Financial Assistance Available for Chicago’s First-Time Homebuyers via Freddie Mac and Rocket Mortgage Grant
Residents in the Chicago area looking to become first-time homeowners can now avail of a new down payment assistance credit, thanks to a collaboration between mortgage finance company Freddie Mac and mortgage lender Rocket Mortgage.
Freddie Mac recently rolled out a program named BorrowSmart Access. The initiative is designed to support first-time homebuyers in 10 metropolitan areas, including Chicago, by offering a $3,000 grant towards a down payment on a single-family home or two-flat. The condition is that they obtain their loans from Rocket Mortgage, which is the largest lender in the country. Freddie Mac, a major player in the housing market and a primary financier of mortgage loans, is actively looking to collaborate with other mortgage lenders soon.
The primary objective of BorrowSmart Access is to elevate the number of first-time homeowners in Black and Latino communities. These communities have historically encountered obstacles in entering the housing market due to racial discrimination. To qualify for the program, Chicago-area residents must earn no more than 140% of the area median income, have a credit score of 620 or higher, and attend a one-on-one financial counseling session arranged by Freddie Mac. According to Rocket Mortgage, for a family of four, the area median income limit would be $145,880, as per the Chicago Department of Housing’s April 2022 calculations.
Bill Banfield, executive vice president of capital markets at Rocket Mortgage, emphasized the rationale behind such programs, stating, “We aim to assist people in areas traditionally considered underserved markets. In essence, this means helping a high percentage of ready-to-buy individuals, often of color, climb the homeownership ladder and build generational wealth.”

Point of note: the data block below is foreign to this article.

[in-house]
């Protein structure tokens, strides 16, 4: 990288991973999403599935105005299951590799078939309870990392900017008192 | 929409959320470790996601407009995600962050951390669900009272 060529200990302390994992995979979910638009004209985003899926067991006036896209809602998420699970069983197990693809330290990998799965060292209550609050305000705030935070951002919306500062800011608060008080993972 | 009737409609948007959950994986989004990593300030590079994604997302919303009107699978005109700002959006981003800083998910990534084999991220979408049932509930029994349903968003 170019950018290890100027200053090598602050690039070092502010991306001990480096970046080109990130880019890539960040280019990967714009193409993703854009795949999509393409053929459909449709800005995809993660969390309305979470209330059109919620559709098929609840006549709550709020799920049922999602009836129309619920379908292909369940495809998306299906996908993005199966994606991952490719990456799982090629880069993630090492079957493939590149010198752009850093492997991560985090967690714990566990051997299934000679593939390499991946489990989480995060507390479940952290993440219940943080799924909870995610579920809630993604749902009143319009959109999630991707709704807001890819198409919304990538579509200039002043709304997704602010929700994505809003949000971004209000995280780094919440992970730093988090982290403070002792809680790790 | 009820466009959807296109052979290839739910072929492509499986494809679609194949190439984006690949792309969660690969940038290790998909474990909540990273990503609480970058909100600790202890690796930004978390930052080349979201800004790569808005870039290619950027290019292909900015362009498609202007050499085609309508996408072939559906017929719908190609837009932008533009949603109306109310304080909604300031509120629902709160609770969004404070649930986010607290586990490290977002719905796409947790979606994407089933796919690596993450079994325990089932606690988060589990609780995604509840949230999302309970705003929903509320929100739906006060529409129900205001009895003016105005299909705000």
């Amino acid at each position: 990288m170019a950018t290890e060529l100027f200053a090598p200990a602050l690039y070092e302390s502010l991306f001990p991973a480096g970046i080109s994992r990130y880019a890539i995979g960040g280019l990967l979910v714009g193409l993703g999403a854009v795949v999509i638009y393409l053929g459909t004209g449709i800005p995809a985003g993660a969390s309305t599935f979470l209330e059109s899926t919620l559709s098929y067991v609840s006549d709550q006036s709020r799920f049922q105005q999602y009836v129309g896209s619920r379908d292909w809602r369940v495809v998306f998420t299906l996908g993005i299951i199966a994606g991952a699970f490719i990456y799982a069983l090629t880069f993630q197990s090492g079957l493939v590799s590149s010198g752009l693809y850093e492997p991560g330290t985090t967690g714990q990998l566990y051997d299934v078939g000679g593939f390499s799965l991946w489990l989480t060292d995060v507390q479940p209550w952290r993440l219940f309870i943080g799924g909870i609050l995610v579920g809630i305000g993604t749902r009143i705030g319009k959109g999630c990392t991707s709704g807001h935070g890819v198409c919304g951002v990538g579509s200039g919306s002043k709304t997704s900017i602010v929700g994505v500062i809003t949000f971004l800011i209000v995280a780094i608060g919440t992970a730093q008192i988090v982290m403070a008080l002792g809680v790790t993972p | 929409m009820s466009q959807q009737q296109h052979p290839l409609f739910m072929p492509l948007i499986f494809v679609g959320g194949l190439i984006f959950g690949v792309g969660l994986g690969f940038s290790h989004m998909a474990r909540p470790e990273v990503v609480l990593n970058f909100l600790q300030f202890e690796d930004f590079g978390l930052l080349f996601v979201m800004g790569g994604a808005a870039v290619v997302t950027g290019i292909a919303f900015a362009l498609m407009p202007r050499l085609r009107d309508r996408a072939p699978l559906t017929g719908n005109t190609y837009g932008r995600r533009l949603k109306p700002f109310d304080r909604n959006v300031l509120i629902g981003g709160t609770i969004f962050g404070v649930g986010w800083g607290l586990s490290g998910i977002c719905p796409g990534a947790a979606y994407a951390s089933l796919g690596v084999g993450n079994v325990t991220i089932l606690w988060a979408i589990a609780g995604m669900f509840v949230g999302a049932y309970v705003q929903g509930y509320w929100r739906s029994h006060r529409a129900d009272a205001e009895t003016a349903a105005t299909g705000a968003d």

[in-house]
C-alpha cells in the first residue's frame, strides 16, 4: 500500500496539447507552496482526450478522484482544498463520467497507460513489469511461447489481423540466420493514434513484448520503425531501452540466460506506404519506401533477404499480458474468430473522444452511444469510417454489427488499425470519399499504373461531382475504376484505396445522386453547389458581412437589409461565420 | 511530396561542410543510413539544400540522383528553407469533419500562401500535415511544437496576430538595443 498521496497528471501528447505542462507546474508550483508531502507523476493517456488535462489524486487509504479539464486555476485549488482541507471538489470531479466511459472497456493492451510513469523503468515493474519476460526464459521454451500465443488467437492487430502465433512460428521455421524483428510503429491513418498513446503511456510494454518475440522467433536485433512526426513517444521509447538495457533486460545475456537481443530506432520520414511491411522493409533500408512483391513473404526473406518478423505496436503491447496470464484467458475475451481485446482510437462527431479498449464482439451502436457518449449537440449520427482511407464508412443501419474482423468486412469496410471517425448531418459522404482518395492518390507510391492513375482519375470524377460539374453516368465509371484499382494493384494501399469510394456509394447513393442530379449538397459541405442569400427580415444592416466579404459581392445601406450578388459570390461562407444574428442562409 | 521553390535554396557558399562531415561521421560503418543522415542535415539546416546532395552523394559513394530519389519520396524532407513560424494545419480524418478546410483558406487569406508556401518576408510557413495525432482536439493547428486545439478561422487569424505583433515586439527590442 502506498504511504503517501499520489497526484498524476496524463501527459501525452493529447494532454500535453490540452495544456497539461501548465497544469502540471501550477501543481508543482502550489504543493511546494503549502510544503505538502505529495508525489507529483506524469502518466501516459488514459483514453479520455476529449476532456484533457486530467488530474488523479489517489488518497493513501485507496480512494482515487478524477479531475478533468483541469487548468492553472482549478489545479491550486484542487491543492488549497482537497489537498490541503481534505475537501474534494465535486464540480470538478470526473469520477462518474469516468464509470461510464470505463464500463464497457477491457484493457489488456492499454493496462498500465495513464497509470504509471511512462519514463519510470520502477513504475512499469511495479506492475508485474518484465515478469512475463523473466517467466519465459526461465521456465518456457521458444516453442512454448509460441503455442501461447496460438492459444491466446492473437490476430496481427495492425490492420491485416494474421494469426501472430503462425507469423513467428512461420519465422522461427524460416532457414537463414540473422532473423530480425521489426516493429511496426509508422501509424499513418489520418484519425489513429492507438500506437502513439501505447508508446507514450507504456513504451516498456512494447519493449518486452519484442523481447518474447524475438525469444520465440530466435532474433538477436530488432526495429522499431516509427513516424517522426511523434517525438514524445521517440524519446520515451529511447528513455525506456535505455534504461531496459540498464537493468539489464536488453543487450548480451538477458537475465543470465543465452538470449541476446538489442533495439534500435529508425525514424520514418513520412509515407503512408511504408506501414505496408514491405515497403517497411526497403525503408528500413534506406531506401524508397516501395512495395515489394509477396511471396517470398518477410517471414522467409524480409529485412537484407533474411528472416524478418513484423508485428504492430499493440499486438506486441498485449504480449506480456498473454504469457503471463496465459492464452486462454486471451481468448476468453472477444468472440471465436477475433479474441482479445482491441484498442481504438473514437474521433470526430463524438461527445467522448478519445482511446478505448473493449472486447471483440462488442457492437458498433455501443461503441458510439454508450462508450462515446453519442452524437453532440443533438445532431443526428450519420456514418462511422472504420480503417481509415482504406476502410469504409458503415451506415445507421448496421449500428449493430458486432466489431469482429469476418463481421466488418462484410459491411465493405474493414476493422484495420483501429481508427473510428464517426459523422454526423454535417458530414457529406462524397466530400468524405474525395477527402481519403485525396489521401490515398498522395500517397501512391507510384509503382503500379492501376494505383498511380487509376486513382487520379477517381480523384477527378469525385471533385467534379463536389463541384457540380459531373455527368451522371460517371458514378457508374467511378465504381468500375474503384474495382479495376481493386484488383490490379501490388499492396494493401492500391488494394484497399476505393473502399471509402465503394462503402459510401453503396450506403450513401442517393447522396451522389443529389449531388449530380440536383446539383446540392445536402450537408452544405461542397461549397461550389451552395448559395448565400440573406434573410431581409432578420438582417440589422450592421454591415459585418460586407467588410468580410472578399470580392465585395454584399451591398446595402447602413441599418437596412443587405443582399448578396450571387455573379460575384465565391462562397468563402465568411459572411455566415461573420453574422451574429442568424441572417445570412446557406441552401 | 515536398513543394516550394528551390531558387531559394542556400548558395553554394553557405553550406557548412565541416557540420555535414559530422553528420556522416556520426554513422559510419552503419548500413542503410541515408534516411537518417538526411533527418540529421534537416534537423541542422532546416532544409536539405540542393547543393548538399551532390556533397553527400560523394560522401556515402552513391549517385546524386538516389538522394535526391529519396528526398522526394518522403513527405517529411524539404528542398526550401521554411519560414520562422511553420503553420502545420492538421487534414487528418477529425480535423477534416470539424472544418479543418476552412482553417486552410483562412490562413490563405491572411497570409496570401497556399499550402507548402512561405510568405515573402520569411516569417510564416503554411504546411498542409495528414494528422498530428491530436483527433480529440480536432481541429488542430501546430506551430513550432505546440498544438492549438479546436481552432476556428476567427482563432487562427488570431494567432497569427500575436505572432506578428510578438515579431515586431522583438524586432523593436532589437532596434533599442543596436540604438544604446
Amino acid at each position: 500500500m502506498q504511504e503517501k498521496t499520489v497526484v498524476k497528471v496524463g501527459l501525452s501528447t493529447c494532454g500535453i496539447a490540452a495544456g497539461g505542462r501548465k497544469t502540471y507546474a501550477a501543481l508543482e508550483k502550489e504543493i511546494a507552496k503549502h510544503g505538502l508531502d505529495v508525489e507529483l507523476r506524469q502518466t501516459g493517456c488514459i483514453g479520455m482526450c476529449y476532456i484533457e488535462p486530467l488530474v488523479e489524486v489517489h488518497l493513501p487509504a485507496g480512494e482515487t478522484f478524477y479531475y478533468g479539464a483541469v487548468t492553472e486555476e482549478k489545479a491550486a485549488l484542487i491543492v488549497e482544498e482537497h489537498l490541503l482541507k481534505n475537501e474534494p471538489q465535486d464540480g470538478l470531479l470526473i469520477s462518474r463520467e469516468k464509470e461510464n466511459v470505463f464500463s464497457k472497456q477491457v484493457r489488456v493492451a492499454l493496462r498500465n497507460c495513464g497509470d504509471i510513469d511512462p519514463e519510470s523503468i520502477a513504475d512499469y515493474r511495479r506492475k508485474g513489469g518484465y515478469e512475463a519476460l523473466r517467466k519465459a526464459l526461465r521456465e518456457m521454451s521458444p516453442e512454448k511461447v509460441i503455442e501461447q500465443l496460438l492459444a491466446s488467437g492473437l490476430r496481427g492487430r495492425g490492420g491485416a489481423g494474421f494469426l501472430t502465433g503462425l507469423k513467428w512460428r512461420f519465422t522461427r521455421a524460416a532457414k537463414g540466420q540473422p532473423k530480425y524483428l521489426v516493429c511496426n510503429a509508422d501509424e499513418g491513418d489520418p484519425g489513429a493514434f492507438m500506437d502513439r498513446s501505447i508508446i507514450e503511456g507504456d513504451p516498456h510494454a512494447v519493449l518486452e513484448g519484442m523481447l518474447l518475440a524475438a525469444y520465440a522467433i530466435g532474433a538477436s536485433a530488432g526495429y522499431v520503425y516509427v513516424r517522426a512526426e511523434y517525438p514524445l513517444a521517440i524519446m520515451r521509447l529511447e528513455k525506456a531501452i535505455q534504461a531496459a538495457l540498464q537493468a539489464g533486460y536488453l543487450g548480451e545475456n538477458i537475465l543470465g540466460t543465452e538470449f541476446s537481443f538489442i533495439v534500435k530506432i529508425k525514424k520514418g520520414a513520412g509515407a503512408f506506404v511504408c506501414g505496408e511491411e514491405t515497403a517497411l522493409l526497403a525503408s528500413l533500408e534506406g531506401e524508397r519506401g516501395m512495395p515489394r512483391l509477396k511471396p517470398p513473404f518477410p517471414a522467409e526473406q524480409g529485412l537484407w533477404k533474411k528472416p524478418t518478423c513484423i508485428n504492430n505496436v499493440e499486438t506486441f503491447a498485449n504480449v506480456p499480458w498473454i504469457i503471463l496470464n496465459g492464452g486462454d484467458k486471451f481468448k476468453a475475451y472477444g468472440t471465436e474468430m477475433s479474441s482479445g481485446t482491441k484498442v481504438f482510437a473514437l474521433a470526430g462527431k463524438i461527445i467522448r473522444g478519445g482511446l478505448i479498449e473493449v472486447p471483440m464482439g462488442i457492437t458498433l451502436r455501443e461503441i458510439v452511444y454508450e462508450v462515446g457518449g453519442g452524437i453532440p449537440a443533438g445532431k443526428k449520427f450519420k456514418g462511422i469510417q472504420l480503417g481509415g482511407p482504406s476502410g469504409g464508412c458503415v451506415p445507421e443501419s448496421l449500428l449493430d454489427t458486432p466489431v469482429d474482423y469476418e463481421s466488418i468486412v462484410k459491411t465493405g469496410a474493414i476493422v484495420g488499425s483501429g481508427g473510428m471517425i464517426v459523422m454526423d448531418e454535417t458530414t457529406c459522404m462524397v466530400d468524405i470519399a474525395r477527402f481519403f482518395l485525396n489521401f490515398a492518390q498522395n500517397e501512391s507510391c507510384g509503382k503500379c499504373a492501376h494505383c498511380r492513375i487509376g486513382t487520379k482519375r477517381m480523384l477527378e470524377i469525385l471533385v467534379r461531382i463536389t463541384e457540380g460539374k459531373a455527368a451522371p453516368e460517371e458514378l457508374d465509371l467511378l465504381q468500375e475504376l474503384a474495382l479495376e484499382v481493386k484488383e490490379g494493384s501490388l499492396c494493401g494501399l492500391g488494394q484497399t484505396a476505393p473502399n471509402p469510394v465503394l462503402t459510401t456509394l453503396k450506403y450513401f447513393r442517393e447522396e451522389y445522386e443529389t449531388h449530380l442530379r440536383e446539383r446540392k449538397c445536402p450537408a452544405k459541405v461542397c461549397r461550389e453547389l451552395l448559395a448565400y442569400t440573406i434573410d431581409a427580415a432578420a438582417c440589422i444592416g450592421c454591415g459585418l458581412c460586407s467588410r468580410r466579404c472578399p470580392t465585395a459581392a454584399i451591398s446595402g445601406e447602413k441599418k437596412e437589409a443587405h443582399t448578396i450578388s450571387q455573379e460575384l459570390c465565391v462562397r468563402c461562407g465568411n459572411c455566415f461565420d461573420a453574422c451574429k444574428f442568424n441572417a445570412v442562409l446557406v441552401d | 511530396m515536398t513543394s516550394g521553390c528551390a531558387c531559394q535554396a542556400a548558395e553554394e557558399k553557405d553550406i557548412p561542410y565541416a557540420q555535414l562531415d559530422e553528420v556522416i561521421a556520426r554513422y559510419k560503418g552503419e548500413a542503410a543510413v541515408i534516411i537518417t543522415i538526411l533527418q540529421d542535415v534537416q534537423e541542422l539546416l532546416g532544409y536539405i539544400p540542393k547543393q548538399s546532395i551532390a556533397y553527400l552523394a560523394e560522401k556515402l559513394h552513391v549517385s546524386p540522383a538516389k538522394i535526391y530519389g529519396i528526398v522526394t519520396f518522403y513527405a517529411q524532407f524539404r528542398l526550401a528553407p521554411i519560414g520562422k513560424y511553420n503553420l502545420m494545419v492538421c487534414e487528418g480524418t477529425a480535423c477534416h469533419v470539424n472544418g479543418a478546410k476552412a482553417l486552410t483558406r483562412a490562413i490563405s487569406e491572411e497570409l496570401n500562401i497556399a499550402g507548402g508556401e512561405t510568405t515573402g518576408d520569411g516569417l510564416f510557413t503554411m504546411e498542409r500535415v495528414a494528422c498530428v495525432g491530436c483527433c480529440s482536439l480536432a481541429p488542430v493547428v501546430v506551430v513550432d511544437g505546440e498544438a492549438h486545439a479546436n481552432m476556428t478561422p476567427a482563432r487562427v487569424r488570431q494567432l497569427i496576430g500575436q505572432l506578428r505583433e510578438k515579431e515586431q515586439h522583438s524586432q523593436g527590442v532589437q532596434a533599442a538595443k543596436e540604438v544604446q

The program’s initial stages are already indicating a positive impact on the community, with 15% of all applicants hailing from the Chicago region. Chicago’s selection as one of the 10 metro areas was based on its high density of Black and Latino potential buyers meeting the program’s qualifications and the region’s above-national-average availability of housing stock, said Danny Gardner, a senior vice president of community engagement at Freddie Mac.
In Chicago, Gardner revealed that there are approximately 1.2 million “mortgage-ready consumers” aged 45 or below, comprising roughly 100,000 Black families and 300,000 Latino families. He explained, “We believe it is an opportune market to promote homeownership and provide assistance to overcome the biggest hurdles for new homebuyers – funds for down payment and closing costs.”
Rocket Mortgage has also introduced Purchase Plus in December, a program offering up to $7,500 towards mortgage costs to help first-time homebuyers in six cities, including Chicago. Additionally, local mortgage lenders like Neighborhood Housing Services of Chicago and the Illinois Housing Development Authority offer similar grants for first-time homebuyers.
However, despite these programs, the challenging housing market and the persistent racial gap in homeownership could mean that these initiatives may not be enough or might not last. Therefore, prospective homeowners should consider taking advantage of these programs while they’re available.